In general, I’ve found Holmes stories or novels not written by Sir Arthur Conan Doyle to be a bit of a mixed bag. I always look forward to enjoying one more adventure with one of my favorite literary characters, but I generally walk away feeling a tad bit disappointed or (most likely) feeling like I should just re-read the Holmes canon again.
Anthony Horowitz’s Moriarity has a twist that other non-Conan Doyle Holmes stories don’t — it’s focused on two minor characters from the Holmes canon instead of Holmes and Watson.
I’d hoped going into the novel this might give it a leg up. Unfortunately, it did not.
Set between “The Final Problem” and “The Empty House,” Moriarity teams up Inspector Athelney Jones (introduced in The Sign of Four and a New York Detective Frederick Chase, who is a member of the Pinkerton Agency. The two were working to prevent a meeting between Moriarity and the head of a London-based crime syndicate. But news of the Professor’s death has the two scrambling to try and bring the elusive head into the light of day so he can be arrested and brought to justice. The duo decide to impersonate Moriarity to keep their plan going forward.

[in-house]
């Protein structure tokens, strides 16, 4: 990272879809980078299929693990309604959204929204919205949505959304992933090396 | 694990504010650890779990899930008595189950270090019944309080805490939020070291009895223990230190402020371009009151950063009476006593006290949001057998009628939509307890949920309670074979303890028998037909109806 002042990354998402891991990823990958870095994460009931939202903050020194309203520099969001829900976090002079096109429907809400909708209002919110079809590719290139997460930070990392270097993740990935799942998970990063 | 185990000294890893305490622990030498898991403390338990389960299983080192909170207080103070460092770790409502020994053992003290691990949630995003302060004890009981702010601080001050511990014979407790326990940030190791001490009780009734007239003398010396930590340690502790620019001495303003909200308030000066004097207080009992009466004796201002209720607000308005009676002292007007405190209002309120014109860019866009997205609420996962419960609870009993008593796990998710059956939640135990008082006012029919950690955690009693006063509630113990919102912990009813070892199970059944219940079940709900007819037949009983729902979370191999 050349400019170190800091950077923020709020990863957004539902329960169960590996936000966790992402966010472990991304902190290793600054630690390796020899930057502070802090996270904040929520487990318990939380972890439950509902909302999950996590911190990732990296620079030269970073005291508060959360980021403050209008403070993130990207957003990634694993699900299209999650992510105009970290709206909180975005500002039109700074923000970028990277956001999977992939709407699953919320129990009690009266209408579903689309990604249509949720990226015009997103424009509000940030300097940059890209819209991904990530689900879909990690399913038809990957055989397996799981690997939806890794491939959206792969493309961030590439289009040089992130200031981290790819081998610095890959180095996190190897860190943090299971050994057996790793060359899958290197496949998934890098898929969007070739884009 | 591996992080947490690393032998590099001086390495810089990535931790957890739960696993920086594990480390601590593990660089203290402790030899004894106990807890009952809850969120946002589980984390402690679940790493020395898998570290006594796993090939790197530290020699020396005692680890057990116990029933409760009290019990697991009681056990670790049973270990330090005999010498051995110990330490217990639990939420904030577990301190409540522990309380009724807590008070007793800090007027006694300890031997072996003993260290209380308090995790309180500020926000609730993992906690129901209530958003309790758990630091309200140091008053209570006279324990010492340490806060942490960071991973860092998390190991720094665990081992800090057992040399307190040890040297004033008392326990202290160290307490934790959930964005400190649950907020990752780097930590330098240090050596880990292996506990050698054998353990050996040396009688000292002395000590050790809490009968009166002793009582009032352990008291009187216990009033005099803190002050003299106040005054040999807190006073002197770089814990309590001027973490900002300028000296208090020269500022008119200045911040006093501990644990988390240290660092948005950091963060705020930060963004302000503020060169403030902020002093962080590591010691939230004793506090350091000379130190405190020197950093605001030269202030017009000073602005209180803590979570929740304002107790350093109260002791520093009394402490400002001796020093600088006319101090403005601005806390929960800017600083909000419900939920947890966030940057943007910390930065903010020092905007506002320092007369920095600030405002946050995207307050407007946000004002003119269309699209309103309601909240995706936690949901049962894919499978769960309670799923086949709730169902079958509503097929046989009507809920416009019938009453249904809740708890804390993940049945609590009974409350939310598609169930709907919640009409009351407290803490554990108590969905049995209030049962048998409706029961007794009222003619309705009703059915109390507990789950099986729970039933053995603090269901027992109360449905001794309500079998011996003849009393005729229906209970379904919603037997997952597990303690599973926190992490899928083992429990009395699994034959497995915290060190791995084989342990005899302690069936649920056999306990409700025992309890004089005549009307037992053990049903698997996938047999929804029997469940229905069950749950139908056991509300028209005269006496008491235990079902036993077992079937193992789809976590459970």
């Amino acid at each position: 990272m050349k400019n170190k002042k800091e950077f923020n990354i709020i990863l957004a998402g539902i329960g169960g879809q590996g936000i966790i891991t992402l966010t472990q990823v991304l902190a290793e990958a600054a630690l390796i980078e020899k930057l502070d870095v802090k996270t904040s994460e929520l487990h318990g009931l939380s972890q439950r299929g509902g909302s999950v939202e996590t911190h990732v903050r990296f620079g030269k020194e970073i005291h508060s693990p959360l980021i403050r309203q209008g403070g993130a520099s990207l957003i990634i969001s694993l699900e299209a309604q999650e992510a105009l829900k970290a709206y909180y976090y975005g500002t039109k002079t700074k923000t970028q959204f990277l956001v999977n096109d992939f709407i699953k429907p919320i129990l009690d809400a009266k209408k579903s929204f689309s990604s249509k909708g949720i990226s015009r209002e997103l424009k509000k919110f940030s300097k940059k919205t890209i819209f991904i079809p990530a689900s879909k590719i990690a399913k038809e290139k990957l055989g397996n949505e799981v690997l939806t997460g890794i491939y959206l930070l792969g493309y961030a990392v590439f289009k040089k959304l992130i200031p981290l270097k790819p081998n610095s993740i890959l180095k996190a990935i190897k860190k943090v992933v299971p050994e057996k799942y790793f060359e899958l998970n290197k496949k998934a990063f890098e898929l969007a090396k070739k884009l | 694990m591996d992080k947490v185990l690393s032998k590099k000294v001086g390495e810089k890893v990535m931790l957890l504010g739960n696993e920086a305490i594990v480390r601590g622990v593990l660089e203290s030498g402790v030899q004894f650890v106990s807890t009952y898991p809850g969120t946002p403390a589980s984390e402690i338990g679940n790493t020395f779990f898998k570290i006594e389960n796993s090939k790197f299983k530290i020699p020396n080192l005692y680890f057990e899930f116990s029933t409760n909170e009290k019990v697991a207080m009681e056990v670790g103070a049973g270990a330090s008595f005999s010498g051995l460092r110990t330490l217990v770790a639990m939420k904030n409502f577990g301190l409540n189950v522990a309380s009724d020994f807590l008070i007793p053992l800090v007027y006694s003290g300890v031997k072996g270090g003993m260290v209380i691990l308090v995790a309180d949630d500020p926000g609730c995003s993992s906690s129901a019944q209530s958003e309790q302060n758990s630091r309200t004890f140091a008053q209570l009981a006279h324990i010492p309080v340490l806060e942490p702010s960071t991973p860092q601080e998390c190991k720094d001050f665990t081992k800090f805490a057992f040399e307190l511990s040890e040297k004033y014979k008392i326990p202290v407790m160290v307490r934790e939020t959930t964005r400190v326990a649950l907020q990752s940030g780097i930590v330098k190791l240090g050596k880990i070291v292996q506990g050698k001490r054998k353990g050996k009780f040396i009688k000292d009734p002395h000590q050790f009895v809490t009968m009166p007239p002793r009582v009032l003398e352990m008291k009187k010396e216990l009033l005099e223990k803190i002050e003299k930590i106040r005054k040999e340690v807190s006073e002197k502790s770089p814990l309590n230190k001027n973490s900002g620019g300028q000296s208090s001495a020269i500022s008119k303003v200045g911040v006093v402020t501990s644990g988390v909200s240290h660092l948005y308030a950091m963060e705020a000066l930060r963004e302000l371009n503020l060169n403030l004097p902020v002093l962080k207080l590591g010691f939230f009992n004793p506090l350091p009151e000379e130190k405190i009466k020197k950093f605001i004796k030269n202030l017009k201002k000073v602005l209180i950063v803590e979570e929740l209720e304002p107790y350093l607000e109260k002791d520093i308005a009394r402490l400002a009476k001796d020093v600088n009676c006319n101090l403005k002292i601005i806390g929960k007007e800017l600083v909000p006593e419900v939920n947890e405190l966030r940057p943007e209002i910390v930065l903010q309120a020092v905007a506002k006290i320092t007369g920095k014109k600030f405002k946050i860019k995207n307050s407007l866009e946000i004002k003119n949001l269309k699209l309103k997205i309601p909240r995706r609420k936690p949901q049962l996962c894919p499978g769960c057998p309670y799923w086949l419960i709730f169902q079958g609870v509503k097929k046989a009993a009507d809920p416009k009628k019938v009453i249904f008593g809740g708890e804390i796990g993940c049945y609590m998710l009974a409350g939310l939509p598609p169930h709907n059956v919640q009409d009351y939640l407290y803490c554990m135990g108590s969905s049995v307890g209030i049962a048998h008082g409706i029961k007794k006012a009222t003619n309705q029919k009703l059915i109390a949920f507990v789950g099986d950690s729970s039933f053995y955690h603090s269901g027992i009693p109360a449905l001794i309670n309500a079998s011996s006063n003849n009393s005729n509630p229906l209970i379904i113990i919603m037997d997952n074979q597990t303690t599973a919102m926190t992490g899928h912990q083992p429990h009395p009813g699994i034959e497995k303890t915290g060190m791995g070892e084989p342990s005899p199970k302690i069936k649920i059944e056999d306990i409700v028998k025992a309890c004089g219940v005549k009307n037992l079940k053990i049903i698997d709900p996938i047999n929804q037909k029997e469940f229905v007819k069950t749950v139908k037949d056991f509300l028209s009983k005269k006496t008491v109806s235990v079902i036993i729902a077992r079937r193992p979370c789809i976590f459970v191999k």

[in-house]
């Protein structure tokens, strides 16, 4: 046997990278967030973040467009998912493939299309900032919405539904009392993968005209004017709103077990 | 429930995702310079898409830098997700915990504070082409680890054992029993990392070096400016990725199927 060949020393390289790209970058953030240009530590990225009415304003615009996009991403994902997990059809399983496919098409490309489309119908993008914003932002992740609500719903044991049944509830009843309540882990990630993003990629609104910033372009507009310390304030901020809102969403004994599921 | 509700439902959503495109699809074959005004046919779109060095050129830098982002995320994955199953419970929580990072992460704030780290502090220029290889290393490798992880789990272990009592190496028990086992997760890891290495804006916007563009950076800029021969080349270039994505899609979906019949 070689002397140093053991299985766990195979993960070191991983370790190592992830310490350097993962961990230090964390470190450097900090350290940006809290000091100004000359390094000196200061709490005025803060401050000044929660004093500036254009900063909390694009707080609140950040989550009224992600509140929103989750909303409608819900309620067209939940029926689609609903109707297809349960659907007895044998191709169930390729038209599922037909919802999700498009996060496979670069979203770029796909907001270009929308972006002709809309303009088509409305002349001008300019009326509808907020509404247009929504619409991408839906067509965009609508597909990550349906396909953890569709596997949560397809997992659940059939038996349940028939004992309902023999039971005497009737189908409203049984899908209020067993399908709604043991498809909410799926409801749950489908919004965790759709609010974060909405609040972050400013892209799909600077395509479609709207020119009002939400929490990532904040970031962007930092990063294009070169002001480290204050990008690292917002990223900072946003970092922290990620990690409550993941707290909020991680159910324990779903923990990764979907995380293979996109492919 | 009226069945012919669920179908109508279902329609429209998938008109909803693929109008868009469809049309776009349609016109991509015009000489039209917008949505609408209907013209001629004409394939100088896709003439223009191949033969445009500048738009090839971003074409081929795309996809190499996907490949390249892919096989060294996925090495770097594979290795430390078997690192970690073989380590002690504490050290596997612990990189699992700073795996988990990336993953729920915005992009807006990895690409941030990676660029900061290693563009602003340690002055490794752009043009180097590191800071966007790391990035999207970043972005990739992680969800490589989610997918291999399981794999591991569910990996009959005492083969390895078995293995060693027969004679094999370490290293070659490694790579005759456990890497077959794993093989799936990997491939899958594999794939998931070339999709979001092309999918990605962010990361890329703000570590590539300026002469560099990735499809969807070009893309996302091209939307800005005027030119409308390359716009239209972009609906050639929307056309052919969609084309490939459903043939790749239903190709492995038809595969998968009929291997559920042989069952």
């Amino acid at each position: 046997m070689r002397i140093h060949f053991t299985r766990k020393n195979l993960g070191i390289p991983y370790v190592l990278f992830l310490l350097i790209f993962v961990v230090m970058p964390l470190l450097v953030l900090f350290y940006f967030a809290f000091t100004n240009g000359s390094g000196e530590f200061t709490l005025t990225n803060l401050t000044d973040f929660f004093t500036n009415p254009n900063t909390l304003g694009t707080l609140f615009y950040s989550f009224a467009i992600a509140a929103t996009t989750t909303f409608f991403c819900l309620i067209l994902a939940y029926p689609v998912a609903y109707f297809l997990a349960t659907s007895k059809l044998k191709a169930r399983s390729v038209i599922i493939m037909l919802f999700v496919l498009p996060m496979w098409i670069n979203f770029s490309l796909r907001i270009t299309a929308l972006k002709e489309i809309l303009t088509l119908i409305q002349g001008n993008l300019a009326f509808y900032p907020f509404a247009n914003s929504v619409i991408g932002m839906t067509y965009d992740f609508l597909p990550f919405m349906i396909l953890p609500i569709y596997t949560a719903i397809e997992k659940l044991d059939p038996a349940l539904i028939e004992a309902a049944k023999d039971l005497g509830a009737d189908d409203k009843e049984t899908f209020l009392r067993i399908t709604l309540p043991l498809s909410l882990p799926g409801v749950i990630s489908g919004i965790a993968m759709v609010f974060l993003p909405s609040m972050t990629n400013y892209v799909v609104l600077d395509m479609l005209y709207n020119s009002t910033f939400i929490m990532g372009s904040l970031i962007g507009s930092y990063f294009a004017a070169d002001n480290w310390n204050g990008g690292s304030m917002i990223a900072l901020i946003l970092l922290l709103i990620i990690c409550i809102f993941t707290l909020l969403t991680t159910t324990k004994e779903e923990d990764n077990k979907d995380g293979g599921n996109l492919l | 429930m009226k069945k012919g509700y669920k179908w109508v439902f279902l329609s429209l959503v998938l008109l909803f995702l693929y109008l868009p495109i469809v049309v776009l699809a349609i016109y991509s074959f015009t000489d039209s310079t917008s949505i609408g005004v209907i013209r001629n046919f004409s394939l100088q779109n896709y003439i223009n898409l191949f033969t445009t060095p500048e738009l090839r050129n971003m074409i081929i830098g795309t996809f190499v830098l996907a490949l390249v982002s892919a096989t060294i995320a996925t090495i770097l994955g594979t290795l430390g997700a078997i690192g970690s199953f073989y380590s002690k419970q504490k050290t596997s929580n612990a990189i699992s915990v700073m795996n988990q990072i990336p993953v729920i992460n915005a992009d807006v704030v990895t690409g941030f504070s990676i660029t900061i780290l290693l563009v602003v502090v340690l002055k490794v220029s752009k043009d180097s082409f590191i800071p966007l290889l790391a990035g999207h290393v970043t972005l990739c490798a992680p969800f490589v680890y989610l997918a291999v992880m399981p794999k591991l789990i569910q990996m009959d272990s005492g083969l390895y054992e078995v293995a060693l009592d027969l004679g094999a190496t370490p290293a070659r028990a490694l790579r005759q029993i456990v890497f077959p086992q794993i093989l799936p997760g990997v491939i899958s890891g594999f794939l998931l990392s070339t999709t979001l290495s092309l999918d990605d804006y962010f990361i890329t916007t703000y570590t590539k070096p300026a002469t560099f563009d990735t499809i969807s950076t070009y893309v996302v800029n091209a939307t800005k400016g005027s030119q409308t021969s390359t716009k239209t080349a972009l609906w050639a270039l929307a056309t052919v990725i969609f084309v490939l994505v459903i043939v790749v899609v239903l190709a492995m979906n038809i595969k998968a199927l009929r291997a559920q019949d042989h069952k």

It’s an interesting premise and for the first few pages, I found myself intrigued by it. But as with much of the Holmes canon, I find that less is more. About two-thirds of the way through, I felt that the story might have been better served as a short story.
Horowitz wins points for his extensive knowledge of the Holmes canon and his attention to detail. But that doesn’t quite make the story as interesting or as compelling as I’d hoped it might be.